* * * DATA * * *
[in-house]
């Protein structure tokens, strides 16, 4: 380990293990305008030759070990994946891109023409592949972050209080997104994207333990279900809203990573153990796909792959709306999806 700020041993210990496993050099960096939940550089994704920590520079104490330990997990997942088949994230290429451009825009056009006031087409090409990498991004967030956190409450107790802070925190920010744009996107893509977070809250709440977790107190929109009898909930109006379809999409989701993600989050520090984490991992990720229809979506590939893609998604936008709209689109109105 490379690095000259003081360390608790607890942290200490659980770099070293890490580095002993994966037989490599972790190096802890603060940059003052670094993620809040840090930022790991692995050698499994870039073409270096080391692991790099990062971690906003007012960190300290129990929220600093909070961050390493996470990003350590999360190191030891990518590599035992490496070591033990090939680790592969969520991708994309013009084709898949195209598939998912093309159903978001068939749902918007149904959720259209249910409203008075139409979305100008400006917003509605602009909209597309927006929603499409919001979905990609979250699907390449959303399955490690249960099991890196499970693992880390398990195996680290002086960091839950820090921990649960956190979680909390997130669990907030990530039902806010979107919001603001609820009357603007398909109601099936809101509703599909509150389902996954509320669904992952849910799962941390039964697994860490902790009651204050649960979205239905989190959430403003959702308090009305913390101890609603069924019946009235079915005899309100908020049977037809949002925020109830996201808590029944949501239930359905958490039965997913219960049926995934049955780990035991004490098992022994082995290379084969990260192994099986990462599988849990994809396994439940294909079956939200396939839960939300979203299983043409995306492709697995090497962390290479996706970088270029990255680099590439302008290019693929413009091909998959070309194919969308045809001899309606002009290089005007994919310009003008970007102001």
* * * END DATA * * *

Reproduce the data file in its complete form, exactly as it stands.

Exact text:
[in-house]
């Protein structure tokens, strides 16, 4: 380990293990305008030759070990994946891109023409592949972050209080997104994207333990279900809203990573153990796909792959709306999806 700020041993210990496993050099960096939940550089994704920590520079104490330990997990997942088949994230290429451009825009056009006031087409090409990498991004967030956190409450107790802070925190920010744009996107893509977070809250709440977790107190929109009898909930109006379809999409989701993600989050520090984490991992990720229809979506590939893609998604936008709209689109109105 490379690095000259003081360390608790607890942290200490659980770099070293890490580095002993994966037989490599972790190096802890603060940059003052670094993620809040840090930022790991692995050698499994870039073409270096080391692991790099990062971690906003007012960190300290129990929220600093909070961050390493996470990003350590999360190191030891990518590599035992490496070591033990090939680790592969969520991708994309013009084709898949195209598939998912093309159903978001068939749902918007149904959720259209249910409203008075139409979305100008400006917003509605602009909209597309927006929603499409919001979905990609979250699907390449959303399955490690249960099991890196499970693992880390398990195996680290002086960091839950820090921990649960956190979680909390997130669990907030990530039902806010979107919001603001609820009357603007398909109601099936809101509703599909509150389902996954509320669904992952849910799962941390039964697994860490902790009651204050649960979205239905989190959430403003959702308090009305913390101890609603069924019946009235079915005899309100908020049977037809949002925020109830996201808590029944949501239930359905958490039965997913219960049926995934049955780990035991004490098992022994082995290379084969990260192994099986990462599988849990994809396994439940294909079956939200396939839960939300979203299983043409995306492709697995090497962390290479996706970088270029990255680099590439302008290019693929413009091909998959070309194919969308045809001899309606002009290089005007994919310009003008970007102001």